prevent him from doing ill. Publicity can do no harm to the honest
corporation. The only corporation that has cause to dread it is the
corporation which shrinks from the light, and about the welfare of such
corporations we need not be oversensitive. The work of the Department
of Commerce and Labor has been conditioned upon this theory, of
securing fair treatment alike for labor and for capital.

The consistent policy of the National Government, so far as it has the
power, is to hold in check the unscrupulous man, whether employer or
employee; but to refuse to weaken individual initiative or to hamper or
cramp the industrial development of the country. We recognize that this
is an era of federation and combination, in which great capitalistic
corporations and labor unions have become factors of tremendous
importance in all industrial centers. Hearty recognition is given the
far-reaching, beneficent work which has been accomplished through both
corporations and unions, and the line as between different
corporations, as between different unions, is drawn as it is between
different individuals; that is, it is drawn on conduct, the effort
being to treat both organized capital and organized labor alike; asking
nothing save that the interest of each shall be brought into harmony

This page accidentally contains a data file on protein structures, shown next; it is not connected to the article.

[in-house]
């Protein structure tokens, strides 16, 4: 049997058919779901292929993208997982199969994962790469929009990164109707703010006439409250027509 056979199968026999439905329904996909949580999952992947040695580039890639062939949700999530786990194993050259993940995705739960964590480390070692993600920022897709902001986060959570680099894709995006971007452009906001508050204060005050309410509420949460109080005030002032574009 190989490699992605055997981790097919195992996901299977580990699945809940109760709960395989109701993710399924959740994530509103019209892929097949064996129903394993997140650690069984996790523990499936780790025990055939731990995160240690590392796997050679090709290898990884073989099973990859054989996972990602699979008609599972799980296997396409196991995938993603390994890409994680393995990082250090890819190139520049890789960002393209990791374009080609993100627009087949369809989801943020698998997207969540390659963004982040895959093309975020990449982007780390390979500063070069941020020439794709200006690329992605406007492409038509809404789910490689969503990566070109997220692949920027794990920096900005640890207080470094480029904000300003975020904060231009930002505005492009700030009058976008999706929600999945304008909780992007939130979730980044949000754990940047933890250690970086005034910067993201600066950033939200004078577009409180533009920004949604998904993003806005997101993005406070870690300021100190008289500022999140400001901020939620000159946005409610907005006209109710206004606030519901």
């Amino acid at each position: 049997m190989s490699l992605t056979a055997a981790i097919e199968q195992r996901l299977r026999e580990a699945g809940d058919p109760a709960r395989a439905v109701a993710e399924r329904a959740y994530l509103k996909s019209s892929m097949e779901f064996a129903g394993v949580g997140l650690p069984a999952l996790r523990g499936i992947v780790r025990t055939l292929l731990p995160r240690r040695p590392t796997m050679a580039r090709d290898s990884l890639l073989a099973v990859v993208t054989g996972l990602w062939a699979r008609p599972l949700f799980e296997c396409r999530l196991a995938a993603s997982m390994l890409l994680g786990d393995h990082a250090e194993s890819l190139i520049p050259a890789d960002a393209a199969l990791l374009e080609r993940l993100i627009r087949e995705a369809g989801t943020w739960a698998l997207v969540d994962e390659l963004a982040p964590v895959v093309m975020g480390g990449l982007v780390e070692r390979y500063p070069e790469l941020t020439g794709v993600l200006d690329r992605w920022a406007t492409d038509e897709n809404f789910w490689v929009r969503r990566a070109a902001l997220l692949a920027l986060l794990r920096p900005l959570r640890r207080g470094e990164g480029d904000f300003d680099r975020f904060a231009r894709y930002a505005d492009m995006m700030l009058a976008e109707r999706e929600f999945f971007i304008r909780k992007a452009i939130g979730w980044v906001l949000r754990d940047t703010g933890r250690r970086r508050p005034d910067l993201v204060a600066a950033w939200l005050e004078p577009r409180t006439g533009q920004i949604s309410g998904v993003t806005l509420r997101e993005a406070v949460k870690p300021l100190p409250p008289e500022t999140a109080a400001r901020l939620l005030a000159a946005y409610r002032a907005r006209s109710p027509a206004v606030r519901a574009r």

with the interest of the general public, and that the conduct of each
shall conform to the fundamental rules of obedience to law, of
individual freedom, and of justice and fair dealing towards all.
Whenever either corporation, labor union, or individual disregards the
law or acts in a spirit of arbitrary and tyrannous interference with
the rights of others, whether corporations or individuals, then where
the Federal Government has jurisdiction, it will see to it that the
misconduct is stopped, paying not the slightest heed to the position or
power of the corporation, the union or the individual, but only to one
vital fact--that is, the question whether or not the conduct of the
individual or aggregate of individuals is in accordance with the law of
the land. Every man must be guaranteed his liberty and his right to do
as he likes with his property or his labor, so long as he does not
infringe the rights of others. No man is above the law and no man is
below it; nor do we ask any man's permission when we require him to
obey it. Obedience to the law is demanded as a right; not asked as a
favor.